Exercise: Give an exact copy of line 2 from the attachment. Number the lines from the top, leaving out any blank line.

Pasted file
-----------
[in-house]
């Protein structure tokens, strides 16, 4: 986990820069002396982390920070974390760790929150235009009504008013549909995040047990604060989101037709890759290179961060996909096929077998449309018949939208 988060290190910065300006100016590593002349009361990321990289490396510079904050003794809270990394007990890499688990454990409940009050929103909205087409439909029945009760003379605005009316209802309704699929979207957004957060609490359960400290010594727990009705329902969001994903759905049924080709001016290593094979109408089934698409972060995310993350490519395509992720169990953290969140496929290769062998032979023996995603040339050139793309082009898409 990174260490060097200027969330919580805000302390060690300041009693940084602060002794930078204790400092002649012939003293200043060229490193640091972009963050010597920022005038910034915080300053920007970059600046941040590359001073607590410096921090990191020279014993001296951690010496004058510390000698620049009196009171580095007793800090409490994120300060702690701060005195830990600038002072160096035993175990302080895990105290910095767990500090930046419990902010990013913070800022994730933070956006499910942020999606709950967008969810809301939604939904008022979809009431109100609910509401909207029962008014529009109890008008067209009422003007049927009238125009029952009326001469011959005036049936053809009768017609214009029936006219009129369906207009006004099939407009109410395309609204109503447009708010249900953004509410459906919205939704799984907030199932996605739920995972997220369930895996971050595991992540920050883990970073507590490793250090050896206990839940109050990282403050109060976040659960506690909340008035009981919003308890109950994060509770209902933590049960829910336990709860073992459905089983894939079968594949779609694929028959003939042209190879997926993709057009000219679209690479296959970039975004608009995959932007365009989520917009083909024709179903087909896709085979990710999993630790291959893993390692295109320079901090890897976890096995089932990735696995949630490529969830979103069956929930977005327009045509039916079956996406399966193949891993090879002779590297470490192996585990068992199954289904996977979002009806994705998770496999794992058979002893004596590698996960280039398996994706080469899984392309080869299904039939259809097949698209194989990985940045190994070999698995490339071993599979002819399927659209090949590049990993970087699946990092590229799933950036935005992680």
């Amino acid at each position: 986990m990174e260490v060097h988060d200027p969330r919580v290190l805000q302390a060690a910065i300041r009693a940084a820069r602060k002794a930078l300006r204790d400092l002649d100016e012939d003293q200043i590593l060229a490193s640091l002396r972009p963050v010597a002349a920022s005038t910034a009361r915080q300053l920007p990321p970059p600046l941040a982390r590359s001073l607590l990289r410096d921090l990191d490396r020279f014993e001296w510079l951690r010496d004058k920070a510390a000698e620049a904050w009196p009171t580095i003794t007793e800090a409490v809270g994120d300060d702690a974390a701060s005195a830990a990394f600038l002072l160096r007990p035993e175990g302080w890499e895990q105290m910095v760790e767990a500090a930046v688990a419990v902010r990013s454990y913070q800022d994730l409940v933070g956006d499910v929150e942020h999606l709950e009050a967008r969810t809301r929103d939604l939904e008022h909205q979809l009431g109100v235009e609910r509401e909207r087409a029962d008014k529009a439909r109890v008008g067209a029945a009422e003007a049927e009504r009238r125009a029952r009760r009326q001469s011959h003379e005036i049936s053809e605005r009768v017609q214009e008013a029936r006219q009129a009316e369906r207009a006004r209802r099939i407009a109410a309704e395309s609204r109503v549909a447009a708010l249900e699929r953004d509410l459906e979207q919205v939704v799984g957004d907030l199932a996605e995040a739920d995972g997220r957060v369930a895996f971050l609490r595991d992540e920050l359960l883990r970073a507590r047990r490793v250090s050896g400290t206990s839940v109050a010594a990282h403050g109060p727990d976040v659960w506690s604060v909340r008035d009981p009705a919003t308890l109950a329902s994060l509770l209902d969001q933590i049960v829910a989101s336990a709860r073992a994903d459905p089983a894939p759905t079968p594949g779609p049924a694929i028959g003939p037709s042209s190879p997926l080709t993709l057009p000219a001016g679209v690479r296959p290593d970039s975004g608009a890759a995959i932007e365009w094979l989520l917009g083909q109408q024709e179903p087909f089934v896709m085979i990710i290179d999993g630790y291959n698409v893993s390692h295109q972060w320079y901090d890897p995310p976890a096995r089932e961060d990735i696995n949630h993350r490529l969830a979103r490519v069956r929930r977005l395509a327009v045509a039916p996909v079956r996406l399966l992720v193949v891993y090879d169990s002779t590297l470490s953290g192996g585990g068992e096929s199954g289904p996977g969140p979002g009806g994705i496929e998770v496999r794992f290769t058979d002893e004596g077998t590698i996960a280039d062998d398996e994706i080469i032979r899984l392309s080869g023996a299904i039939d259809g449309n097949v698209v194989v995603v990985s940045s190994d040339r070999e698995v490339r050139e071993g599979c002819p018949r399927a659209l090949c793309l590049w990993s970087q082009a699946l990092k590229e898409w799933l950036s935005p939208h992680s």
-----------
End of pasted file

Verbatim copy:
């Protein structure tokens, strides 16, 4: 986990820069002396982390920070974390760790929150235009009504008013549909995040047990604060989101037709890759290179961060996909096929077998449309018949939208 988060290190910065300006100016590593002349009361990321990289490396510079904050003794809270990394007990890499688990454990409940009050929103909205087409439909029945009760003379605005009316209802309704699929979207957004957060609490359960400290010594727990009705329902969001994903759905049924080709001016290593094979109408089934698409972060995310993350490519395509992720169990953290969140496929290769062998032979023996995603040339050139793309082009898409 990174260490060097200027969330919580805000302390060690300041009693940084602060002794930078204790400092002649012939003293200043060229490193640091972009963050010597920022005038910034915080300053920007970059600046941040590359001073607590410096921090990191020279014993001296951690010496004058510390000698620049009196009171580095007793800090409490994120300060702690701060005195830990600038002072160096035993175990302080895990105290910095767990500090930046419990902010990013913070800022994730933070956006499910942020999606709950967008969810809301939604939904008022979809009431109100609910509401909207029962008014529009109890008008067209009422003007049927009238125009029952009326001469011959005036049936053809009768017609214009029936006219009129369906207009006004099939407009109410395309609204109503447009708010249900953004509410459906919205939704799984907030199932996605739920995972997220369930895996971050595991992540920050883990970073507590490793250090050896206990839940109050990282403050109060976040659960506690909340008035009981919003308890109950994060509770209902933590049960829910336990709860073992459905089983894939079968594949779609694929028959003939042209190879997926993709057009000219679209690479296959970039975004608009995959932007365009989520917009083909024709179903087909896709085979990710999993630790291959893993390692295109320079901090890897976890096995089932990735696995949630490529969830979103069956929930977005327009045509039916079956996406399966193949891993090879002779590297470490192996585990068992199954289904996977979002009806994705998770496999794992058979002893004596590698996960280039398996994706080469899984392309080869299904039939259809097949698209194989990985940045190994070999698995490339071993599979002819399927659209090949590049990993970087699946990092590229799933950036935005992680």